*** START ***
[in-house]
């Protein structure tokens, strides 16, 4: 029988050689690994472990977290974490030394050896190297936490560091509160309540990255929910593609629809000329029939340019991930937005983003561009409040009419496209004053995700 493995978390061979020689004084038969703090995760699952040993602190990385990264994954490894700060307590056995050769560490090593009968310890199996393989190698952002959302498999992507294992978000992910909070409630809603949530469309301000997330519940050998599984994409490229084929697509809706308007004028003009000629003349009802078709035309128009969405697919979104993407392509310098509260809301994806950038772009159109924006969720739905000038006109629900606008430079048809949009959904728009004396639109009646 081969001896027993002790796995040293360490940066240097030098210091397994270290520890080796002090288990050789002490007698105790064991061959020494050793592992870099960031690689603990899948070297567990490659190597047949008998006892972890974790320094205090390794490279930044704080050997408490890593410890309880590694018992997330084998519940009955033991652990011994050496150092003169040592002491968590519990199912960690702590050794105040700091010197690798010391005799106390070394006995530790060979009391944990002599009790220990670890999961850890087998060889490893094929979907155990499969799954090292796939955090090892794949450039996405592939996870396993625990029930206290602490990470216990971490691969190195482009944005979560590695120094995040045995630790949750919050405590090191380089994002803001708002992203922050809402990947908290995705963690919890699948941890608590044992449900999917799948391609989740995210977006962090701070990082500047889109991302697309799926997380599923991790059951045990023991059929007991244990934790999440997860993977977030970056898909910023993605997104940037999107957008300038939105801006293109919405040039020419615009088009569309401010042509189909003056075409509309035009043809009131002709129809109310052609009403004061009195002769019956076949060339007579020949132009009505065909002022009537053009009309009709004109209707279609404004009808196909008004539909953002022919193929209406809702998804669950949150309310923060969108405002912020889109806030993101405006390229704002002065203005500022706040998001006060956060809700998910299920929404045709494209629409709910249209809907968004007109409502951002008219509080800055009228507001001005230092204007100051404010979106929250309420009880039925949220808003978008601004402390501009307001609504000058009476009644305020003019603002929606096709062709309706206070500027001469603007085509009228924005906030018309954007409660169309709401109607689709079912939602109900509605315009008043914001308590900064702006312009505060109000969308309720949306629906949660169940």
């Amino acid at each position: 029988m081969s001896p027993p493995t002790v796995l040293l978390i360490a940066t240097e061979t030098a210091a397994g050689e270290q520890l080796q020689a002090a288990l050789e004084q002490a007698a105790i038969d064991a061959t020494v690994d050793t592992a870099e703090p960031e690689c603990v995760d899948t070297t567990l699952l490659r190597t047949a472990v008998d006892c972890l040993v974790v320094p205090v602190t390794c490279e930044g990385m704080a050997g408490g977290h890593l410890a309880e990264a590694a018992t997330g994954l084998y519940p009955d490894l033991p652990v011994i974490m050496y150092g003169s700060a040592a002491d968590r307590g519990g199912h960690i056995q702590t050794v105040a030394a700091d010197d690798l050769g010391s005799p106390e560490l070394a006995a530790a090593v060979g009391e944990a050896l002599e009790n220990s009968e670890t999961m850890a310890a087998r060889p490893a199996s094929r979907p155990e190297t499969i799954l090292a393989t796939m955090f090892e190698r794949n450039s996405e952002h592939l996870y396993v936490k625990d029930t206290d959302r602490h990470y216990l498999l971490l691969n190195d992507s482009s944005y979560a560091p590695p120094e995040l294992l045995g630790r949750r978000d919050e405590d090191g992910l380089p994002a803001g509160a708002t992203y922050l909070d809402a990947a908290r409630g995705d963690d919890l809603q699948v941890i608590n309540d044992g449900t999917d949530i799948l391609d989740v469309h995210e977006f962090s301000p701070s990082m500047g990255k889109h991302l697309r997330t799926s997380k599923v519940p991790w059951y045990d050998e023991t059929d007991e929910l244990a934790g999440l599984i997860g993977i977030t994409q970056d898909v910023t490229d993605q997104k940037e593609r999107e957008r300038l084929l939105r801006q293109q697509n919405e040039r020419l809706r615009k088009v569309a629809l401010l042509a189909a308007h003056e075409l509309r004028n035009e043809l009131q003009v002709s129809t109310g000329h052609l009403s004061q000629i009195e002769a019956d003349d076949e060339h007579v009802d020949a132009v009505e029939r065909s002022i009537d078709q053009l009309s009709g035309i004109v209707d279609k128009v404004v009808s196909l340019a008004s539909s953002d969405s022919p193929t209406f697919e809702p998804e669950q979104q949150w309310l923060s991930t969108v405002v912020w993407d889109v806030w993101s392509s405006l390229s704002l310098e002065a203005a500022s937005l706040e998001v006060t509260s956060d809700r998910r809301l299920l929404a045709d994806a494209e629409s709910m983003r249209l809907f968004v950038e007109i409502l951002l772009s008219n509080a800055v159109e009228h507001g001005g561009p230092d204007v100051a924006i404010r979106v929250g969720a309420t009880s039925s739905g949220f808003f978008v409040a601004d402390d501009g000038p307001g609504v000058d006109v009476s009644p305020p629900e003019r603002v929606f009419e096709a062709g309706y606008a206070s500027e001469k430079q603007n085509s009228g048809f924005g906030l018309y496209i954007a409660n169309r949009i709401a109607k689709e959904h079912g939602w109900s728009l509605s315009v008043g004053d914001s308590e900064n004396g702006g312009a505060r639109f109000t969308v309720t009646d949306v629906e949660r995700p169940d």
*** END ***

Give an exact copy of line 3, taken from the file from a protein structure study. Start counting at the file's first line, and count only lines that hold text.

């Amino acid at each position: 029988m081969s001896p027993p493995t002790v796995l040293l978390i360490a940066t240097e061979t030098a210091a397994g050689e270290q520890l080796q020689a002090a288990l050789e004084q002490a007698a105790i038969d064991a061959t020494v690994d050793t592992a870099e703090p960031e690689c603990v995760d899948t070297t567990l699952l490659r190597t047949a472990v008998d006892c972890l040993v974790v320094p205090v602190t390794c490279e930044g990385m704080a050997g408490g977290h890593l410890a309880e990264a590694a018992t997330g994954l084998y519940p009955d490894l033991p652990v011994i974490m050496y150092g003169s700060a040592a002491d968590r307590g519990g199912h960690i056995q702590t050794v105040a030394a700091d010197d690798l050769g010391s005799p106390e560490l070394a006995a530790a090593v060979g009391e944990a050896l002599e009790n220990s009968e670890t999961m850890a310890a087998r060889p490893a199996s094929r979907p155990e190297t499969i799954l090292a393989t796939m955090f090892e190698r794949n450039s996405e952002h592939l996870y396993v936490k625990d029930t206290d959302r602490h990470y216990l498999l971490l691969n190195d992507s482009s944005y979560a560091p590695p120094e995040l294992l045995g630790r949750r978000d919050e405590d090191g992910l380089p994002a803001g509160a708002t992203y922050l909070d809402a990947a908290r409630g995705d963690d919890l809603q699948v941890i608590n309540d044992g449900t999917d949530i799948l391609d989740v469309h995210e977006f962090s301000p701070s990082m500047g990255k889109h991302l697309r997330t799926s997380k599923v519940p991790w059951y045990d050998e023991t059929d007991e929910l244990a934790g999440l599984i997860g993977i977030t994409q970056d898909v910023t490229d993605q997104k940037e593609r999107e957008r300038l084929l939105r801006q293109q697509n919405e040039r020419l809706r615009k088009v569309a629809l401010l042509a189909a308007h003056e075409l509309r004028n035009e043809l009131q003009v002709s129809t109310g000329h052609l009403s004061q000629i009195e002769a019956d003349d076949e060339h007579v009802d020949a132009v009505e029939r065909s002022i009537d078709q053009l009309s009709g035309i004109v209707d279609k128009v404004v009808s196909l340019a008004s539909s953002d969405s022919p193929t209406f697919e809702p998804e669950q979104q949150w309310l923060s991930t969108v405002v912020w993407d889109v806030w993101s392509s405006l390229s704002l310098e002065a203005a500022s937005l706040e998001v006060t509260s956060d809700r998910r809301l299920l929404a045709d994806a494209e629409s709910m983003r249209l809907f968004v950038e007109i409502l951002l772009s008219n509080a800055v159109e009228h507001g001005g561009p230092d204007v100051a924006i404010r979106v929250g969720a309420t009880s039925s739905g949220f808003f978008v409040a601004d402390d501009g000038p307001g609504v000058d006109v009476s009644p305020p629900e003019r603002v929606f009419e096709a062709g309706y606008a206070s500027e001469k430079q603007n085509s009228g048809f924005g906030l018309y496209i954007a409660n169309r949009i709401a109607k689709e959904h079912g939602w109900s728009l509605s315009v008043g004053d914001s308590e900064n004396g702006g312009a505060r639109f109000t969308v309720t009646d949306v629906e949660r995700p169940d």